Audio racks

I'm looking to upgrade my Sanus audio rack with a better wooden rack. I've checked out Timber Nation online and they look really nice, solid and affordable. During Axpona this year, I saw Butcher Block Acoustics now has their Rigidrack line which looks really nice as well---prices are comparable to Timber Nation. Both companies use maple and walnut. Are there others I should consider? How's the quality of each? Thanks!
Wood is not sonically the best material as it imparts its own characteristic sound. But then everything else does too. At least the sound wood imparts, people tend to like. So if its solid and efficiently designed and you like the look, just get it. The Cones and Shelf you use under each component have a much greater impact on the sound anyway. 
I love my Timber Nation Rack.  2" thick shelves and 135 pounds of solid wood.  I'm not hearing anything but the music.
I second Mapleshade's racks. They are engineered to manage vibrations and they have VCS (Vibration Control System) platforms that complement the racks. A very effective system. Also the VCS can be used to improve an existing rack you may have.
Looking through The Absolute Sound today I saw a 4-shelf rack from a name I recognized (can't name it right now. Prices start at $199. Looked like a nice rack.
Thanks for the recommendations---I've seen many good reviews regarding Timber Nation. They can custom make what you need as well. Mapleshade looks nice too--thanks!!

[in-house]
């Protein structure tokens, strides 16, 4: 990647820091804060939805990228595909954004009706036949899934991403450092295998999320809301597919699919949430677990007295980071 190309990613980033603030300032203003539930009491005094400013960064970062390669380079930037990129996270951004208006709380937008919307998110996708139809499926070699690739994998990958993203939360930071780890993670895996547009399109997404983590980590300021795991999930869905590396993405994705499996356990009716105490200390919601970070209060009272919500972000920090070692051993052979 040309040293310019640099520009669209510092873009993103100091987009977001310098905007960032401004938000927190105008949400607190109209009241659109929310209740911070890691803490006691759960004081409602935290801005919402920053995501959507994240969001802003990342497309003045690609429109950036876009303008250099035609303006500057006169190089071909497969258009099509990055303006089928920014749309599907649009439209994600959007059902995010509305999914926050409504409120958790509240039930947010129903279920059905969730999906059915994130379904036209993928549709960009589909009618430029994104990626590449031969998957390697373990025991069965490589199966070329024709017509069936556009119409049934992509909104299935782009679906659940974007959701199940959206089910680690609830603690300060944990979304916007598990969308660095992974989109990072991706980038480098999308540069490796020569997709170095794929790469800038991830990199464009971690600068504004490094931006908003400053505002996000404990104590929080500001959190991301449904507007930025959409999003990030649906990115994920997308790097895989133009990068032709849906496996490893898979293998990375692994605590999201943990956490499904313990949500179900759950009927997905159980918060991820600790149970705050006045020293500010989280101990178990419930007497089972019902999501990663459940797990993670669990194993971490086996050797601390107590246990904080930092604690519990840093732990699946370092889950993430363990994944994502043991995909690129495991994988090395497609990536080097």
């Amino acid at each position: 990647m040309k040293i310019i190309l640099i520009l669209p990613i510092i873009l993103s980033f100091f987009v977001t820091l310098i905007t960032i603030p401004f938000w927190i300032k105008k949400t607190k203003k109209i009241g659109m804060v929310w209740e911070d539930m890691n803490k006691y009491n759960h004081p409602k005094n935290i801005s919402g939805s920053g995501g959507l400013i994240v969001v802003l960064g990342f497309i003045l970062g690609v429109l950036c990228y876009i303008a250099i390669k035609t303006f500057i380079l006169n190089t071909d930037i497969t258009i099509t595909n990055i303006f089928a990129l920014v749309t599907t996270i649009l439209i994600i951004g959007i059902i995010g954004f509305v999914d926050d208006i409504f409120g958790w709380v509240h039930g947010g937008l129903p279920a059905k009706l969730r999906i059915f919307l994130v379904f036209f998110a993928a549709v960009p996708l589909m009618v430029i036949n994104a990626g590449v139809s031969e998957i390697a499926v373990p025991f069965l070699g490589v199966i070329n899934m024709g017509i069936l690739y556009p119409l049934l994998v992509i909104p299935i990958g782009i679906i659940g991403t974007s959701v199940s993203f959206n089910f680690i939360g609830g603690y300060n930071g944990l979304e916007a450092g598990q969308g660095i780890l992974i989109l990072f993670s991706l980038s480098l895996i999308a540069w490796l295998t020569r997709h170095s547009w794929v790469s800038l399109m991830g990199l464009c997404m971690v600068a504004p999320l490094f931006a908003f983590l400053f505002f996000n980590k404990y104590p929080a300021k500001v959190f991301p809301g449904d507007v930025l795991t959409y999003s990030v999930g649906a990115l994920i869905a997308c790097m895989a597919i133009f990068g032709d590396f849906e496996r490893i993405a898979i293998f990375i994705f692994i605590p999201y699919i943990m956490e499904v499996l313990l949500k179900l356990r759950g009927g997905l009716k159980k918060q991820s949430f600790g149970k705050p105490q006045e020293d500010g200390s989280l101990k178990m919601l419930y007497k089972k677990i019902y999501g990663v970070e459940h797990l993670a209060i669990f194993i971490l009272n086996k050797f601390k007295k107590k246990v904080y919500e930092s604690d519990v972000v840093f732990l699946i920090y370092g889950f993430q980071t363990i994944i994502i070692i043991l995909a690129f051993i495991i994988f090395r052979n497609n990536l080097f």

Personally. I’d pass from timber nation. I had him build me a custom rack. I stipulated two tier. He made me a single tier. I even sent him a drawing to get it right.

I put the unit together for the heck of it. Two post ( legs ) fit properly. The other two legs were not measured nor cut properly which caused instability.

I first contacted him. I forgot his name. Sorry, that I can’t recall. He refuted all. I contacted Pay Pal. I opened a claim. Pay pal credited my account. Usually you have to provide detailed information during the claim/ investigation. That can usually last a month until a decision is made. I was refunded in less then a week!!

Yup. His rep is that bad. Sometimes his racks are dead on. Other times they are one giant hot mess. I’d definitely look elsewhere.

I heard Paul’s son from PS Audio makes well made racks. Might want to give them a call for further info.
Thanks Jay---good to know. Does Paul's son have a website? I've read some good reviews about Butcher Block. I haven't purchased anything yet---I might end up with additional units next year. Box Furniture is an option too but they're a little pricey.

I would highly recommend audio rack from Core Audio Designs. In addition to what you see on his website, he can custom build anything to your exact needs. The proprietor, Arnold Marr is very methodical and meticulous in his approach. You will end up with a rack that will far exceed your visual and sonic expectations.

No further component isolation or decoupling needed with his racks. You pay a bit more upfront but they are built to last...I owned his racks for 10 plus years and they still look good as new.

I’m not so sure if he has a website, though if you call the folks at PS audio inquiring about Paul’s son rack systems. They will tell you the name of his company. I misplaced the info.

Google timbernation audiocircle. You’ll see all of the negative feedback regarding Timbernation. That pertains to this site as well. I’m lucky I got my money back!!